Global companies should be mindful of keeping their distribution models under review, ensuring geographical reach is only as intended and where products are fully compliant.

FW: Are there any emerging liability trends that the cosmetics industry should be aware of?

Ciclitira: Growing concerns by consumers, environmental activists and regulators over the presence of PFAS in a vast array of consumer goods is giving rise to a heightened litigation risk in the UK and EU. The risk is particularly prevalent in the EU in light of new laws enabling cross-border collective actions, combined with the increasing availability of litigation funding in Europe. PFAS, often described as ‘forever chemicals’ due to their environmental persistence, are used by producers of cosmetics and personal care products because of their water and oil resistant properties. Earlier this year, the EU looked set to ban the use of around 10,000 PFAS, in line with the aims of the European Green Deal. However, recent media reports indicate that it is expected to backtrack on its promise following political and industry pressure. In April 2023, the UK’s Health and Safety Executive, as the Agency for UK REACH, published its ‘Analysis of the most appropriate regulatory management options (RMOA)’ for PFAS which makes recommendations, including potentially limiting the use of PFAS in certain products including firefighting foams, textiles, furniture and cleaning products. Although there is no explicit recommendation to limit PFAS use in cosmetics, the report cautions that restrictions could, in the future, be proposed in relation to other consumer articles if other gaps are identified in consultation with other legislative regimes. While PFAS claims, including class action lawsuits, are a dominant feature of the US litigation landscape, they have only reached European shores recently. In the Netherlands, a class action was commenced in September against a US chemical company, and its former parent company, alleging that it had been deliberately and illegally contaminating the environment with PFAS for decades, causing environmental damage and injury to human health. Notably, a Dutch court recently found that US company liable for environmental damage in related proceedings that had been commenced by four local municipalities several years ago. Similar group action proceedings have also been brought in France against a chemical company by local residents. While claims in Europe have to date focused on alleged environmental contamination by PFAS, we expect to see allegations of misrepresentation or misinformation in relation to PFAS in the future, particularly in light of the developing regulatory framework around greenwashing. This may be in connection with a particular product’s safety or environmental credentials, or the product’s ingredients or formulation, as stated on the packaging label. Such allegations have already featured in some of the PFAS litigation brought in the US; for example, a class action lawsuit brought against a global cosmetics company in April 2022 concerned allegations that it had misleadingly marketed its products, which contained PFAS, as clean and natural.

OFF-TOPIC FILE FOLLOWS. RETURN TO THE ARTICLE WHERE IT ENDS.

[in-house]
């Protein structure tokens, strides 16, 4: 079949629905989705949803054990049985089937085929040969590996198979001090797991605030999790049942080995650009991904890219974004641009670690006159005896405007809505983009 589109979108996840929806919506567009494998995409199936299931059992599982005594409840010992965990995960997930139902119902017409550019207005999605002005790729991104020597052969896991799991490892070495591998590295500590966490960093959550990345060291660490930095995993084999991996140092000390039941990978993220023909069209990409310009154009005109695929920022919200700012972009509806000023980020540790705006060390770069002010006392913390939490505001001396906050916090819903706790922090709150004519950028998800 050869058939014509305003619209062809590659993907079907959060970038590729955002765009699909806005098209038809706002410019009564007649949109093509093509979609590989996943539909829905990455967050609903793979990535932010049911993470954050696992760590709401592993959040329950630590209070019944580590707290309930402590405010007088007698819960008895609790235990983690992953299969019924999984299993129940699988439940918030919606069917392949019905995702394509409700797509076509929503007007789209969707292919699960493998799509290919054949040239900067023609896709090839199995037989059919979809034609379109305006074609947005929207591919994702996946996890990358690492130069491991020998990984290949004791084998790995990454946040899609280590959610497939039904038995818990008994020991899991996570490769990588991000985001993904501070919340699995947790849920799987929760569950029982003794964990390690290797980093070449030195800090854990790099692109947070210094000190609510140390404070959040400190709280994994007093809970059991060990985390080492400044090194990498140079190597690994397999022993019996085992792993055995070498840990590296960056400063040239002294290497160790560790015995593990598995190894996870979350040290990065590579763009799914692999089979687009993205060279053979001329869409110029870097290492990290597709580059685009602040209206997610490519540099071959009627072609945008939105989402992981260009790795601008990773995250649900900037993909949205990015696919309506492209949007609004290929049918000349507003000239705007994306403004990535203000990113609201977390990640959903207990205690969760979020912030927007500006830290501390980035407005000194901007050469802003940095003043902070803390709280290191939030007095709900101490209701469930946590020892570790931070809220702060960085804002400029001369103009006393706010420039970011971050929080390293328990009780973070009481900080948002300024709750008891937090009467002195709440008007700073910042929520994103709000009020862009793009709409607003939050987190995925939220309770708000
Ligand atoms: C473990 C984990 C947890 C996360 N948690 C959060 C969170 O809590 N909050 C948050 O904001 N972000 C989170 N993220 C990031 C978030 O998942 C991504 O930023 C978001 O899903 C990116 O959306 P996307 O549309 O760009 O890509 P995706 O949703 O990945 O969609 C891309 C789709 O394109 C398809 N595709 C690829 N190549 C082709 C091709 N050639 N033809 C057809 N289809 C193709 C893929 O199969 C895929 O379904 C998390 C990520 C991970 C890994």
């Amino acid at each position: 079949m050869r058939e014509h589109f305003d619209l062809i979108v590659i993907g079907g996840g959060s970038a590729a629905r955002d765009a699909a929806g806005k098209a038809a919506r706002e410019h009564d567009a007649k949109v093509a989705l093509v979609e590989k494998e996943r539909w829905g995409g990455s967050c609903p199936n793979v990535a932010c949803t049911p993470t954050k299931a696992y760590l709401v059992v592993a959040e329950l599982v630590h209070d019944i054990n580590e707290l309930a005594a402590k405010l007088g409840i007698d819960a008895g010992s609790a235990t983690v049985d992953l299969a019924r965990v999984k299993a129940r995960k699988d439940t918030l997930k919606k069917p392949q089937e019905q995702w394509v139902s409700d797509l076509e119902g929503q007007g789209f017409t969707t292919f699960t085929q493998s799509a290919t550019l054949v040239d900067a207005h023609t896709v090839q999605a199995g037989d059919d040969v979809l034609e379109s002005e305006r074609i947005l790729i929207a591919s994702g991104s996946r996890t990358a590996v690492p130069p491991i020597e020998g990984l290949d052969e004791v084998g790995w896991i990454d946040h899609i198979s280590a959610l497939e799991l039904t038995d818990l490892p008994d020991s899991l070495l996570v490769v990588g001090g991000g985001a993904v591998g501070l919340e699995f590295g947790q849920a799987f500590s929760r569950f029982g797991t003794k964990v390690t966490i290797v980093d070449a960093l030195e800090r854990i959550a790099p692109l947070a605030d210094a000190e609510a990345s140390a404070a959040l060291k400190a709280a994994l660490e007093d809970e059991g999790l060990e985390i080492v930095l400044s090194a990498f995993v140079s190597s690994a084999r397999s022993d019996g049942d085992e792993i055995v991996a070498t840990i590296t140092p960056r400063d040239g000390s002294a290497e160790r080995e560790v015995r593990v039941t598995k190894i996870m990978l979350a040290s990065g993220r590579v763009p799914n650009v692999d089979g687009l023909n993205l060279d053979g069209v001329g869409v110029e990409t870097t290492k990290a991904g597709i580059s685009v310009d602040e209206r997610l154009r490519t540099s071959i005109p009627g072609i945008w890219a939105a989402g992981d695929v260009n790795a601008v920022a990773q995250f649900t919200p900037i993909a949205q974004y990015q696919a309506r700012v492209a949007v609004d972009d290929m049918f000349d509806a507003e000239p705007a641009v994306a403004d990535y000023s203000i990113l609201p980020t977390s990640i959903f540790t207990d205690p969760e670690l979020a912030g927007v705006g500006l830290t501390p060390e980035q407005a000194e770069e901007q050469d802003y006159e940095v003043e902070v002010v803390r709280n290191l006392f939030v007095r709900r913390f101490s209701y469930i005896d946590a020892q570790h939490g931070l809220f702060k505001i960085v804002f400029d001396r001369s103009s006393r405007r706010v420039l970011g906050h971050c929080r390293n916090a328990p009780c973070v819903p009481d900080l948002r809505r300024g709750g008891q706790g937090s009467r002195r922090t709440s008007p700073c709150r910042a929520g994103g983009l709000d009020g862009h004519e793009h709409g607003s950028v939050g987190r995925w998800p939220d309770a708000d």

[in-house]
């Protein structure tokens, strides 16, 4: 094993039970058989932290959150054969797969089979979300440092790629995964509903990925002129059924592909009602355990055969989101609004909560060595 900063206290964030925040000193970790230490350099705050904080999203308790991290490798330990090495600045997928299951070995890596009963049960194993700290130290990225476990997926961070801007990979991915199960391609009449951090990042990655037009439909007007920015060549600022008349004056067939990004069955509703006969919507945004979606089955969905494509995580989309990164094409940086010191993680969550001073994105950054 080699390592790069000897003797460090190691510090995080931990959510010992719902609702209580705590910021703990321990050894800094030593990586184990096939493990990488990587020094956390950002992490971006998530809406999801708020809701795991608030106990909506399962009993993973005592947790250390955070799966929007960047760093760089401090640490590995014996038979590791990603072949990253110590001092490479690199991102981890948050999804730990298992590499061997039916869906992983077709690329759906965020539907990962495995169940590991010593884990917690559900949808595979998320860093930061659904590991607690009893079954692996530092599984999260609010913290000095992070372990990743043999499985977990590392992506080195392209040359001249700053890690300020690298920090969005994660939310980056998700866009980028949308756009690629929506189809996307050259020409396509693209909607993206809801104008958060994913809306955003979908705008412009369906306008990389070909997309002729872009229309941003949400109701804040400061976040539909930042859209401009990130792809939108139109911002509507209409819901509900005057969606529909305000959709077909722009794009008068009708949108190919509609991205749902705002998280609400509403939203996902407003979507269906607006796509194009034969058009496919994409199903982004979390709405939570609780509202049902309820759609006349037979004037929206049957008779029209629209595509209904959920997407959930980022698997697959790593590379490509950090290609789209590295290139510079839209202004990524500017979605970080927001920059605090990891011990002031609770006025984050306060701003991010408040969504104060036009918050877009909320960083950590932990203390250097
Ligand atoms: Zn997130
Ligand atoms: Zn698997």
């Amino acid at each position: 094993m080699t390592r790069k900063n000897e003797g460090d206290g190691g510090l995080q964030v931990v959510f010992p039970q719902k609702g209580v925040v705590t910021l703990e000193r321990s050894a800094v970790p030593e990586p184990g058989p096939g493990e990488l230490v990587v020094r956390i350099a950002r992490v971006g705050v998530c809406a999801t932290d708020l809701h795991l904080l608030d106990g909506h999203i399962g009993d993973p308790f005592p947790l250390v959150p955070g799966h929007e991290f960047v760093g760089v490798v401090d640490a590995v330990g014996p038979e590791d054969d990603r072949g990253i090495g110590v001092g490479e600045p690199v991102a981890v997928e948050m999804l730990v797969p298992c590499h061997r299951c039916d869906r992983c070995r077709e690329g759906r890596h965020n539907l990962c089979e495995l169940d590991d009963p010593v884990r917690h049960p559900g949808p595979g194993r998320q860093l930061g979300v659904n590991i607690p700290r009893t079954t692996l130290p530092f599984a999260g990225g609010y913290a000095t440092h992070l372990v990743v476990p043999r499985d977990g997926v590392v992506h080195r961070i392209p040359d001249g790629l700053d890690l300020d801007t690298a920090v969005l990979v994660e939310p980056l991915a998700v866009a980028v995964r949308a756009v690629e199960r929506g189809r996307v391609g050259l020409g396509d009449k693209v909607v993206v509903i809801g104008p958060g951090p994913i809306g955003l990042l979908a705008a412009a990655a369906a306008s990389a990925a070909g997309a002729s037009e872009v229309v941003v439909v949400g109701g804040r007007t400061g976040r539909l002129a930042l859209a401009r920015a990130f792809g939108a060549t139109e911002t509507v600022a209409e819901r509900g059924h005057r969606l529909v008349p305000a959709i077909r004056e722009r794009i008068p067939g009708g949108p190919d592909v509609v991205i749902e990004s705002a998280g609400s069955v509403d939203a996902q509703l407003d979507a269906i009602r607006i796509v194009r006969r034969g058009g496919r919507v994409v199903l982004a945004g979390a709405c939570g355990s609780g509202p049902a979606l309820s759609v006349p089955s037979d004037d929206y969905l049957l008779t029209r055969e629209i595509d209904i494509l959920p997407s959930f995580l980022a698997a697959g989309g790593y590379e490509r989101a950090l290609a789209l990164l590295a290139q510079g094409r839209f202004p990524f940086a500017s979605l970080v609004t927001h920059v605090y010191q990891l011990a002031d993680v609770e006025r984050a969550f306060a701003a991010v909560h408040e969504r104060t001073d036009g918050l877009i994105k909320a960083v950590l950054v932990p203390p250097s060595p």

FW: How important is for manufacturers of cosmetics products to conduct rigorous risk-based safety evaluations? What are the key aspects of this process?

Bahra: Before placing a cosmetic product on the UK and EU markets, a Cosmetic Product Safety Report (CPSR) must be undertaken to demonstrate that a cosmetic product is safe for human health when used under normal or reasonably foreseeable conditions, among other requirements. The safety assessments of cosmetic ingredients and products are based on an evaluation of certain key characteristics of the product including the composition, characteristics and stability of chemicals, microbiological quality, impurities and traces, and foreseeable use and exposure of consumers to the cosmetics. As a minimum, the CPSR must include sections containing cosmetic product safety information and a cosmetic product safety assessment. The latter should be performed by a person in possession of a diploma or other evidence of formal qualifications awarded on completion of a university course of theoretical and practical study in pharmacy, toxicology, medicine or a similar discipline. The issue of qualification has been hotly debated post-Brexit with qualifications within and outside of the EU being treated differently generally by the EU and UK regimes.

FW: What steps do manufacturers need to take to ensure the chemical properties of their cosmetic products are compliant with the requirements of the EU Cosmetics Products Regulation 2009?